The refusal of Hollywood to cast Black actors in positive roles has been cited as one of the reasons there is still a struggle for Blacks to rise into being viewed as a population other than suspect and available for exploitation. The outcries of 2016 are merely echoes of what was openly expressed in a 1999 paper on ethics wherein the three authors state:

Forcibly brought here as slaves to the white man, blacks have never been treated as completely equal to whites. Stereotypes of blacks as lazy, stupid, foolish, cowardly, submissive, irresponsible, childish, violent, sub-human, and animal-like, are rampant in today’s society. These degrading stereotypes are reinforced and enhanced by the negative portrayal of blacks in the media. Black characters have appeared in American films since the beginning of the industry in 1 888. But blacks weren’t even hired to portray blacks in early works. Instead, white actors and actresses were hired to portray the characters while in “blackface.” (http:/www.moderntimes.com/palace/black/open.htm). By refusing to hire black actors to portray black characters, demeaning stereotypes were being created as blacks were presented in an unfavorable light. In addition, blacks were purposely portrayed in films with negative stereotypes that reinforced white supremacy over blacks. This has had a tremendous effect on our society’s view of blacks since motion pictures have had more of an impact on the public mind than any other entertainment medium in the last ninety years.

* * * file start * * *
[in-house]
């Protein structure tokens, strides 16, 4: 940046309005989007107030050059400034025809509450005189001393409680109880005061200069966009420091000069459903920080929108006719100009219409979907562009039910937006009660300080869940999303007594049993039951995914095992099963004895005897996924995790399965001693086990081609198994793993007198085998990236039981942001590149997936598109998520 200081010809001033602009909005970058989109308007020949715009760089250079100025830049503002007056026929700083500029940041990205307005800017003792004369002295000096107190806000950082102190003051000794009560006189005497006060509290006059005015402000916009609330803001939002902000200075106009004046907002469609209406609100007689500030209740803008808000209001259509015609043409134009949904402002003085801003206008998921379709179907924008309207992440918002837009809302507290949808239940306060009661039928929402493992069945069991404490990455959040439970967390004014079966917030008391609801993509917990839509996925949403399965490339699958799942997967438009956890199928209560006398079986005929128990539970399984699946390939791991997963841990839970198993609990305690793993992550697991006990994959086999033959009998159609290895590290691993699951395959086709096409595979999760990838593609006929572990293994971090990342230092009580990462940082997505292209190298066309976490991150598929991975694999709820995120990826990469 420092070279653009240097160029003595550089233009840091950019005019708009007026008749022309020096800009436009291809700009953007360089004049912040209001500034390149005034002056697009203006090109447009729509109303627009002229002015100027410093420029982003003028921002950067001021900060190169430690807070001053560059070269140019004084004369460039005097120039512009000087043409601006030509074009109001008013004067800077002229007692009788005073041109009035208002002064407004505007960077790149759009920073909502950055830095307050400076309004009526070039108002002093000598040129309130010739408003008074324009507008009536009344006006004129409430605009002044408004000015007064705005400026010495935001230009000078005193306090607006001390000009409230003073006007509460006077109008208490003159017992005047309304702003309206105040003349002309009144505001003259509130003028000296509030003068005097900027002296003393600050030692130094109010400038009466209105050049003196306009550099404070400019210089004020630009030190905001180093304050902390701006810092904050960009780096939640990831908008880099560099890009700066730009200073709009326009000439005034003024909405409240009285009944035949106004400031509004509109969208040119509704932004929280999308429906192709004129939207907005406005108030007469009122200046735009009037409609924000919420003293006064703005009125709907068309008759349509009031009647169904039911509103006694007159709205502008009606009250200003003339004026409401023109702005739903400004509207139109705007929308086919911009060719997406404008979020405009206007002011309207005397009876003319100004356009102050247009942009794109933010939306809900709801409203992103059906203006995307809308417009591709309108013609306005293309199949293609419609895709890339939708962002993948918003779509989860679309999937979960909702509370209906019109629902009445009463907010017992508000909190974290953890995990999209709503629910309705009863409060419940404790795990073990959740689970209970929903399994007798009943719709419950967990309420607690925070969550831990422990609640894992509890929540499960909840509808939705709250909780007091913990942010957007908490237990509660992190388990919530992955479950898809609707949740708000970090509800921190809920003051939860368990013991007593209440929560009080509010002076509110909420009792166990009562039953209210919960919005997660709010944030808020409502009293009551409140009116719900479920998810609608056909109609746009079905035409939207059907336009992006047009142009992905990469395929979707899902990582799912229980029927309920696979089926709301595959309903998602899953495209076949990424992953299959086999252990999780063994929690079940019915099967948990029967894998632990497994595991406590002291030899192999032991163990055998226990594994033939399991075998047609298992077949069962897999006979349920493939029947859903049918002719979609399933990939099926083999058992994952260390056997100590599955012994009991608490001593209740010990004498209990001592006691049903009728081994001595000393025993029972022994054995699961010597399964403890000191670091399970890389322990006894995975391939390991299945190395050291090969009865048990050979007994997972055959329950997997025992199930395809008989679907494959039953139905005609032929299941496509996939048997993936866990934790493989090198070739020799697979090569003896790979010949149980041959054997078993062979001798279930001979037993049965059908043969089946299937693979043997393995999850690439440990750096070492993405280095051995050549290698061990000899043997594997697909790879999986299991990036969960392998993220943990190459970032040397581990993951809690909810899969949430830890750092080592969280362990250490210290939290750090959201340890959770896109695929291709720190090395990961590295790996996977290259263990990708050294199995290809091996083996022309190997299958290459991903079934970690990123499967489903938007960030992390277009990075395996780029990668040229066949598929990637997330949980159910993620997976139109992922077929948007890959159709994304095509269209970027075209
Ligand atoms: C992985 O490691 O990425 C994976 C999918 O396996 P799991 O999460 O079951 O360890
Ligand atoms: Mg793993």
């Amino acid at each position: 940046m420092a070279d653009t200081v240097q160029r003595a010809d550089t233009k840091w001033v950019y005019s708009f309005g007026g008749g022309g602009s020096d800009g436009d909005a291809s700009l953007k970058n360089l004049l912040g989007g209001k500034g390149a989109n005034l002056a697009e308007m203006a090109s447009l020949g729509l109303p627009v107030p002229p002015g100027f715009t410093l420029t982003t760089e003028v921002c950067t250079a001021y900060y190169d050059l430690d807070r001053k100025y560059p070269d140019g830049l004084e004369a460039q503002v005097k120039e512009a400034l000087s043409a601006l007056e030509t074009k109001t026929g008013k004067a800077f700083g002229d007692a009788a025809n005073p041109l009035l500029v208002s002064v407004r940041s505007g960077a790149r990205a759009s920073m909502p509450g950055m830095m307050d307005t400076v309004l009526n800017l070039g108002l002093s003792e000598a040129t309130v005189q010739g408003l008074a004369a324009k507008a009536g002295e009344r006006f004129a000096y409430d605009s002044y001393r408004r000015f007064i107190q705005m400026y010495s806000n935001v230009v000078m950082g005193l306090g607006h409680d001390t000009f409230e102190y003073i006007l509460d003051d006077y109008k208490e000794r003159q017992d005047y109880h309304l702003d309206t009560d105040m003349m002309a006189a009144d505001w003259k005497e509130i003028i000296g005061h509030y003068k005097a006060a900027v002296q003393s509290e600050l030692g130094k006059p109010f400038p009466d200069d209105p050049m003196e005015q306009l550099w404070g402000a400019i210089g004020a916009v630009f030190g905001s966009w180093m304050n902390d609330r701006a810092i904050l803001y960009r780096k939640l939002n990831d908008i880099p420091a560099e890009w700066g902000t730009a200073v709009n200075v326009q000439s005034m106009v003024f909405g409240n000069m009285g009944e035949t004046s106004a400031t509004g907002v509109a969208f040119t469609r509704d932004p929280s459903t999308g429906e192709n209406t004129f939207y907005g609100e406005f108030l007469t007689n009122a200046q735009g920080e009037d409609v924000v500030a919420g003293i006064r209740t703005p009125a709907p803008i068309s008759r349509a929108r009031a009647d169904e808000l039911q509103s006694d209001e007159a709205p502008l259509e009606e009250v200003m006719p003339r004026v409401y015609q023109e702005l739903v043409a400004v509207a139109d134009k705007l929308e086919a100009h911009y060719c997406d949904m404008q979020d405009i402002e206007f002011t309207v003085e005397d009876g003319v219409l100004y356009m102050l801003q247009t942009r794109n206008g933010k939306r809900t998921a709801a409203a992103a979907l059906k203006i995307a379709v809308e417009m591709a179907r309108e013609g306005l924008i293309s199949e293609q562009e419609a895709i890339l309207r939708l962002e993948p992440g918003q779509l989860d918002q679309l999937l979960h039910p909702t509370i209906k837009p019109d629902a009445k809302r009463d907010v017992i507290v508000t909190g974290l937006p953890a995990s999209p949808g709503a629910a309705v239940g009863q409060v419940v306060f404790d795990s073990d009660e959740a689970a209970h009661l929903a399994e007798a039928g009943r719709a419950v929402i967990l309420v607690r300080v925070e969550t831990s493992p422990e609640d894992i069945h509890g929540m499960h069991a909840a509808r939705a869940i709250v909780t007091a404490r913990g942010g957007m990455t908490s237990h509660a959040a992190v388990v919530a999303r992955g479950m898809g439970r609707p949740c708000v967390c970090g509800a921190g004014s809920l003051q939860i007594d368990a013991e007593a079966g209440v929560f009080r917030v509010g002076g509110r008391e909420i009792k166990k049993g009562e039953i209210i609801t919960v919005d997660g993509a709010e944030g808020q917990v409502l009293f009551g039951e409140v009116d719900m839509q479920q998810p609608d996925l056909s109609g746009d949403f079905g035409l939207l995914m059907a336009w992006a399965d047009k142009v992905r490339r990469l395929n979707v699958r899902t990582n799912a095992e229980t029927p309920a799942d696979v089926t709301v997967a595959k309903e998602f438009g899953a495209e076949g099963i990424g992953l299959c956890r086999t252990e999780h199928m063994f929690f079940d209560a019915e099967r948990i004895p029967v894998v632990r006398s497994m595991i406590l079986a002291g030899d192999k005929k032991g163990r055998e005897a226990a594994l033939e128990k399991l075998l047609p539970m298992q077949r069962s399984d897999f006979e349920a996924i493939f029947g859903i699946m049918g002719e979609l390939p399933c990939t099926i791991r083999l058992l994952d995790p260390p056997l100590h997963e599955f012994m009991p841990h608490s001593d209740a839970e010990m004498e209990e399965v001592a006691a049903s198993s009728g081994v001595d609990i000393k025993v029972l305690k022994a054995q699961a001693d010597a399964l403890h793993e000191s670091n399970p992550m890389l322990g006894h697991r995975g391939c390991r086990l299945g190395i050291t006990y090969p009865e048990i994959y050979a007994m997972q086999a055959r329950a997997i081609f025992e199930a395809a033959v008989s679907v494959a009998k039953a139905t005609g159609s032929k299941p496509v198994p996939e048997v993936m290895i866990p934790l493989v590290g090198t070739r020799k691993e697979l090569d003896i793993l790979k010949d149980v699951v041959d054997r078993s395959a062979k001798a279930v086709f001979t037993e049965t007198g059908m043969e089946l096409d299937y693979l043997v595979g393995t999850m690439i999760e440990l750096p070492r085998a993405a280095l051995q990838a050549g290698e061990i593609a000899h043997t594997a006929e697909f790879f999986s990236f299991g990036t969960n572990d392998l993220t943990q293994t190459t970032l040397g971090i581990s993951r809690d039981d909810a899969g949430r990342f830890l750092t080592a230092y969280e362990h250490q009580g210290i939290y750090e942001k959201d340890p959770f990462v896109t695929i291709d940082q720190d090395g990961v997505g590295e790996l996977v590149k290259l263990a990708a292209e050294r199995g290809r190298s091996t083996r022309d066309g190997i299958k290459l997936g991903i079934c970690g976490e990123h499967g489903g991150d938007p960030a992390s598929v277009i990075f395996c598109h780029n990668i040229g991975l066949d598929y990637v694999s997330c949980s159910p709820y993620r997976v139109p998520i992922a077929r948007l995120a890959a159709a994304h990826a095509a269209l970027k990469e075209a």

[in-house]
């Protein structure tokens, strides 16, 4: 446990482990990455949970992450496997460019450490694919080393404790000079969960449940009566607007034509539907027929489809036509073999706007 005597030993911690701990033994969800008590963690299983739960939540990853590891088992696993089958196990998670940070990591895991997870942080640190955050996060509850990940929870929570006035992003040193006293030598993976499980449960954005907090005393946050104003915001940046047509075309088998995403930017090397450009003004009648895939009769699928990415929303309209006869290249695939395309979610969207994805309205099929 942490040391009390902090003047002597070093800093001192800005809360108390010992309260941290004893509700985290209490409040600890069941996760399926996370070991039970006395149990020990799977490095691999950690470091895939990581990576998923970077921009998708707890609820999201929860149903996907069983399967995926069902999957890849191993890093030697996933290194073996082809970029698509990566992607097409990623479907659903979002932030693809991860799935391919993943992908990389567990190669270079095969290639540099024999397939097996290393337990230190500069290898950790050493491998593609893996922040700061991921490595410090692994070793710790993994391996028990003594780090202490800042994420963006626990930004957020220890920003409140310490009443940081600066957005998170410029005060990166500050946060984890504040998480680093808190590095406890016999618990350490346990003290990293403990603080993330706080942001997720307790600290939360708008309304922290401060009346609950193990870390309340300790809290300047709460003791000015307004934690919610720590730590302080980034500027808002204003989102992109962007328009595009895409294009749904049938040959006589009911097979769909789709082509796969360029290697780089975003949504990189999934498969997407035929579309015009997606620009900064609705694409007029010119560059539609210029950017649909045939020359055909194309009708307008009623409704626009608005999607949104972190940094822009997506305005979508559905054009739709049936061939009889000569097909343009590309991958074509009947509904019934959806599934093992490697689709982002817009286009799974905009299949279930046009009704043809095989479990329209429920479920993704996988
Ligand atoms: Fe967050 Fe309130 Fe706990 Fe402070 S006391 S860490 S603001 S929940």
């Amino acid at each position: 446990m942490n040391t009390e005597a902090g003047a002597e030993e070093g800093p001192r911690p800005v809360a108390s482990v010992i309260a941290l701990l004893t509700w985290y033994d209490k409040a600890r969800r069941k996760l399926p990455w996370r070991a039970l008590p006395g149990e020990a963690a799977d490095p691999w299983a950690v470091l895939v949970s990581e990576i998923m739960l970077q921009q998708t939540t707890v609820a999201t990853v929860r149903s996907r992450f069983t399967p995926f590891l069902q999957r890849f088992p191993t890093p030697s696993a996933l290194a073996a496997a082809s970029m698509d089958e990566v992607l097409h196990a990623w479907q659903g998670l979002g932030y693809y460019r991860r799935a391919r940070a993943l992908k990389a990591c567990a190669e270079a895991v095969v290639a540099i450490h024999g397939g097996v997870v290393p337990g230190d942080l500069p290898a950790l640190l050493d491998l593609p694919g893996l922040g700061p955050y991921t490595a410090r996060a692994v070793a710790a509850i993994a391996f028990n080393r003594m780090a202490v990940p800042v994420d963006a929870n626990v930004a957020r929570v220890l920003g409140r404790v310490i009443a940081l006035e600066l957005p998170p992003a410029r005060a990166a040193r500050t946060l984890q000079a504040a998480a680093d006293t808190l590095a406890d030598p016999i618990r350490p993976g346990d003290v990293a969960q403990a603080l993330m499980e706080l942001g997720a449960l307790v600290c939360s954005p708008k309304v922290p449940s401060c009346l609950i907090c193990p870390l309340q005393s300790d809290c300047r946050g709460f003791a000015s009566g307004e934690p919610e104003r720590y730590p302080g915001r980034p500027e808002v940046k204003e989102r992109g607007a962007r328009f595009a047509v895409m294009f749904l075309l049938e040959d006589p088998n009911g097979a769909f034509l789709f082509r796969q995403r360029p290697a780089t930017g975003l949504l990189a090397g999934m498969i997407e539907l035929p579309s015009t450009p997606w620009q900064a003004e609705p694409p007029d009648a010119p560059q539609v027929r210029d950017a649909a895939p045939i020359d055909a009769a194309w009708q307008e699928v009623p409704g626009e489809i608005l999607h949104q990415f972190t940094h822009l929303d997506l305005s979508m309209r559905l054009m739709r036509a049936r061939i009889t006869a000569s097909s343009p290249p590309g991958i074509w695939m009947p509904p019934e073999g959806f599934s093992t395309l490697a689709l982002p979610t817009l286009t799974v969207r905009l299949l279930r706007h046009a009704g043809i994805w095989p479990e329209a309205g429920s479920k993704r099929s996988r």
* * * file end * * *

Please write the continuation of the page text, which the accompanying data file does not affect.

Add to that representation the unstated but very prevalent attitude that Blacks are an exotic race that is more for the appeasement of sexual gratification and stimulation, not for critical thinking and stubborn business aptitude.